Last night, I attended the launch of Iberia’s new flight from LA to Madrid. This has been hailed as a product of the joint venture between British Airways/Iberia (now under the same ownership) and American Airlines. Is that really true? Yes and no, I think. It’s confusing.
One of the things that bothers me about joint ventures in general is that they are given a lot more credit than they’re actually due. The basic joint venture idea is that airlines come together to create a single business where all decisions are made to benefit the greater good and information flows freely. The participating airlines pool the money and then split it up, so it doesn’t matter which airline is actually flying the passenger. With rules against foreign ownership in place in the US, this kind of cooperation is the closest that US airlines can get to merging with a foreign airline.
In this case, we see the airlines saying that the joint venture has “increased the travel options available to clients of all three airlines, with more frequencies and more destinations, as well as better connections across all three networks.” But how much of this is achievable without a joint venture from a customer perspective?
Airlines can and do codeshare without a joint venture all the time, as you all well know. So the connectivity aspect isn’t something that requires a joint venture. Similarly, frequent flier cooperation has nothing to do with the joint venture. Some people believe that American and British Airways were not able to offer miles on each other’s Transatlantic flights because the feds wouldn’t approve the joint venture for a long time. They might have wanted you to believe that, but it’s not true. It was a business decision. So what exactly does a joint venture do?
Most importantly, it allows for schedule and fare coordination. Before, Iberia could start the flight to LAX, but it wouldn’t be able to strategize with American about which markets had the best connecting opportunities and adjust schedules accordingly. Now, since they share all information, American might find that it’s worth it to shift a flight to, say San Diego by half an hour because there are a ton of people flying that route and the airlines might be losing out to competitors with better schedules.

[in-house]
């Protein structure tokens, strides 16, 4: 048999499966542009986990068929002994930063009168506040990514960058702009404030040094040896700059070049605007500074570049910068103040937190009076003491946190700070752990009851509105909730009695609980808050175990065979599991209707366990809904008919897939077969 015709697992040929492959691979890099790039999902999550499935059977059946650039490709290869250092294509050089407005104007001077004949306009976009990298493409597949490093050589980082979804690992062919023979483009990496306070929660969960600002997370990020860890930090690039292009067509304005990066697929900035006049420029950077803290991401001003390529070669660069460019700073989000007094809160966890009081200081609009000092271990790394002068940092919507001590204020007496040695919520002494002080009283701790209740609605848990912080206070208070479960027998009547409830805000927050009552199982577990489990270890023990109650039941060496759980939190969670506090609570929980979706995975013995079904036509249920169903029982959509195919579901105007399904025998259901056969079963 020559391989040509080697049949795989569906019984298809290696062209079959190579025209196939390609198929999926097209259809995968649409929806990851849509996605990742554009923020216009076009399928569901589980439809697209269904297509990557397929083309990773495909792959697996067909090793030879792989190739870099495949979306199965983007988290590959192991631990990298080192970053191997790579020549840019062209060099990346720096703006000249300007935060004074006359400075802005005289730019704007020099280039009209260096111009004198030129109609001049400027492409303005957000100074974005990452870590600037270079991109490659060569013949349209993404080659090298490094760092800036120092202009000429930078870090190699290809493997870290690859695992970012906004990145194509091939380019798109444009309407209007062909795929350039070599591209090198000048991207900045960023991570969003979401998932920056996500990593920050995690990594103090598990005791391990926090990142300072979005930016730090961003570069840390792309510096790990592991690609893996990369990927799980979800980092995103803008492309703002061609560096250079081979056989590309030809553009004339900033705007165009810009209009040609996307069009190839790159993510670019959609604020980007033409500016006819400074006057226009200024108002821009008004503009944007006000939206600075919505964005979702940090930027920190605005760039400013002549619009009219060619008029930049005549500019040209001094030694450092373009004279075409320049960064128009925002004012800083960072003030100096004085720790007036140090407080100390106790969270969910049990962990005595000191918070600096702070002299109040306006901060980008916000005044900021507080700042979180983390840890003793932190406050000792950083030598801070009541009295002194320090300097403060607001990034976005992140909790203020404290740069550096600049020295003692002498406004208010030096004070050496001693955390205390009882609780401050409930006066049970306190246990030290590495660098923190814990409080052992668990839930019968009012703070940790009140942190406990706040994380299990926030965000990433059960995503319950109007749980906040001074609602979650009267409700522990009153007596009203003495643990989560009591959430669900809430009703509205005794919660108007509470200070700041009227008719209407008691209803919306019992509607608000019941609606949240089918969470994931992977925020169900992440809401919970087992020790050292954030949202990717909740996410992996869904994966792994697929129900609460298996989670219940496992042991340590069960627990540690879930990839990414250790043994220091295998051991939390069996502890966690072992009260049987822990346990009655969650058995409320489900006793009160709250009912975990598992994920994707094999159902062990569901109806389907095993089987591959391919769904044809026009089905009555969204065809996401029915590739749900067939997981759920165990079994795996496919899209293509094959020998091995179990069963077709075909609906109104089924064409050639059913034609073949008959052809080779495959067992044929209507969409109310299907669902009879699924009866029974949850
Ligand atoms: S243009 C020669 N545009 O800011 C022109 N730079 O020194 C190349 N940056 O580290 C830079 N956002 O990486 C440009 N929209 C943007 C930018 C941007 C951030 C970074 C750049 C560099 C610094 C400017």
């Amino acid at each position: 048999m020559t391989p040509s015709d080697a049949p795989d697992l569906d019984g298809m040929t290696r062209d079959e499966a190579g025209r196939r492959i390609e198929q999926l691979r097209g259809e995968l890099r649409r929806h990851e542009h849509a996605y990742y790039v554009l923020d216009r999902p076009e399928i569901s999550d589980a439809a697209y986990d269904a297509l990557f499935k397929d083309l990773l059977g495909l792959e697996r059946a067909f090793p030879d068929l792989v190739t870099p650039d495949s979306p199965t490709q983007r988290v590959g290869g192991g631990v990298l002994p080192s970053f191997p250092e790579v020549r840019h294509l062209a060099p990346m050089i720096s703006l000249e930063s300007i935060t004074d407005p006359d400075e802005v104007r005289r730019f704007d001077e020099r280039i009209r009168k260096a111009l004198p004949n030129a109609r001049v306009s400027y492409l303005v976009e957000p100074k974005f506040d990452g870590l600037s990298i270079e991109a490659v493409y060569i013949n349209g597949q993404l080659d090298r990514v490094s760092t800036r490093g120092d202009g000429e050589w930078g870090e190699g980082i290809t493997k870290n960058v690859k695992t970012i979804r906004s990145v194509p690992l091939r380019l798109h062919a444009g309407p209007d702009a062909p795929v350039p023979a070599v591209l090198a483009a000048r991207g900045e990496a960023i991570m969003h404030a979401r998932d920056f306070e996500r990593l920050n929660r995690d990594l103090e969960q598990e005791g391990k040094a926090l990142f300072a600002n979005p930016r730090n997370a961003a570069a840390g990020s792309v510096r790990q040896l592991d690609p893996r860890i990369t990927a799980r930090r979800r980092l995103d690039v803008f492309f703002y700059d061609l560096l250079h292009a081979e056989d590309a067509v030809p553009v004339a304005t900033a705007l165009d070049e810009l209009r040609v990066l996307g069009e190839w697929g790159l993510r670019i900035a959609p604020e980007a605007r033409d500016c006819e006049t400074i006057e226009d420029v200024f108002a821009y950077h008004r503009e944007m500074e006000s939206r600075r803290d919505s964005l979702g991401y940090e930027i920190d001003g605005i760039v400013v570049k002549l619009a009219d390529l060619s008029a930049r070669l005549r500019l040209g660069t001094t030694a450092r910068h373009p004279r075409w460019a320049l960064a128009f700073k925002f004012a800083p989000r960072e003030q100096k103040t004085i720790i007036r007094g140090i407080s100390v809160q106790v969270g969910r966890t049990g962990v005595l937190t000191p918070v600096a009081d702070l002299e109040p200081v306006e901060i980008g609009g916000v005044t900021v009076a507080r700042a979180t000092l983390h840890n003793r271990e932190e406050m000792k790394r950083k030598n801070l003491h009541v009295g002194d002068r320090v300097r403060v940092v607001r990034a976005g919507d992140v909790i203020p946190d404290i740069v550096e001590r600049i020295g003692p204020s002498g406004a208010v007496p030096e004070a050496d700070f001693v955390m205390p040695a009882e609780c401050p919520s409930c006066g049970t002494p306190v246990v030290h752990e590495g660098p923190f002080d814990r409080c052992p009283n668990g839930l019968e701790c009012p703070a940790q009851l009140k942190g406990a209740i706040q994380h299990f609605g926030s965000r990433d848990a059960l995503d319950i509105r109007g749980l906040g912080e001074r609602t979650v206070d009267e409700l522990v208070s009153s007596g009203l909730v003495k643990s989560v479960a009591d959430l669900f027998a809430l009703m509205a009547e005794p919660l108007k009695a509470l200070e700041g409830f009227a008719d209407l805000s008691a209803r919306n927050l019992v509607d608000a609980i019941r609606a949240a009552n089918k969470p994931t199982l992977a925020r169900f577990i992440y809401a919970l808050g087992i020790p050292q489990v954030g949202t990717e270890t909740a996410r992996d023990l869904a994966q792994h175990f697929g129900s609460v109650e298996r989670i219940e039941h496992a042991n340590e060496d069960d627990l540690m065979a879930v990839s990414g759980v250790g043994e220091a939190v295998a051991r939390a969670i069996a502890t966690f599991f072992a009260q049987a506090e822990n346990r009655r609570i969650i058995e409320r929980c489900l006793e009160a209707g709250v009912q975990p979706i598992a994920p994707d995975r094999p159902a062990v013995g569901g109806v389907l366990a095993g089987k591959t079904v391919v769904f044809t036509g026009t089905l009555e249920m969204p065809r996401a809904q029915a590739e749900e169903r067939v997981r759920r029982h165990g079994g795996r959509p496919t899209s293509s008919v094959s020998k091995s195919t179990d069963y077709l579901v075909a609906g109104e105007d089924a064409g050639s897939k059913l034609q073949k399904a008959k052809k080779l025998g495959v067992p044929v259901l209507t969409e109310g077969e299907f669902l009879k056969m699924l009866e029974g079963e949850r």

It has also allowed the airlines to cooperate on routes where they previously competed. Look at the New York to London market and its “shuttle” service. The two airlines have now aligned their flight times so that they complement each other instead of compete. Granted, they still operate from different terminals at JFK, so it’s not an easy shuttle service as you would hope, but it’s a step. And it’s a step that’s only really going to happen because of the joint venture.
Fares can also be discussed at will. So there can be much better route analyses in order to determine where the best place is to put that A340 Iberia is now sending to LA. Maybe Iberia with its own data would have decided that another flight to Chicago made sense. But after looking at the data, the combined information showed that everyone in the joint venture would be better off with the flight to LA. I don’t know if that’s true at all, but it shows how it could work.
So for the airlines, it’s all about the pseudo-merger over the Atlantic. They can now look at the data as one, though with some of the large cultural differences, it’s hard to get everyone on the same page when it comes to taking action. Still, the possibility is there and it can be good in terms of better schedules and more flights.
Can it be bad? Of course. Before, you still had BA, Iberia, and American competing for passengers over the water. Sure, they codeshared with each other, but the airline that flew the passenger got the money so there was incentive. Now, there are fewer competitors in the market since BA/Iberia/American act as one (as do Delta/Air France/KLM and Lufthansa/United/Air Canada.) In the end, the belief is that this will still be better for consumers, at least, that’s why the feds decided to approve it.
What do you think?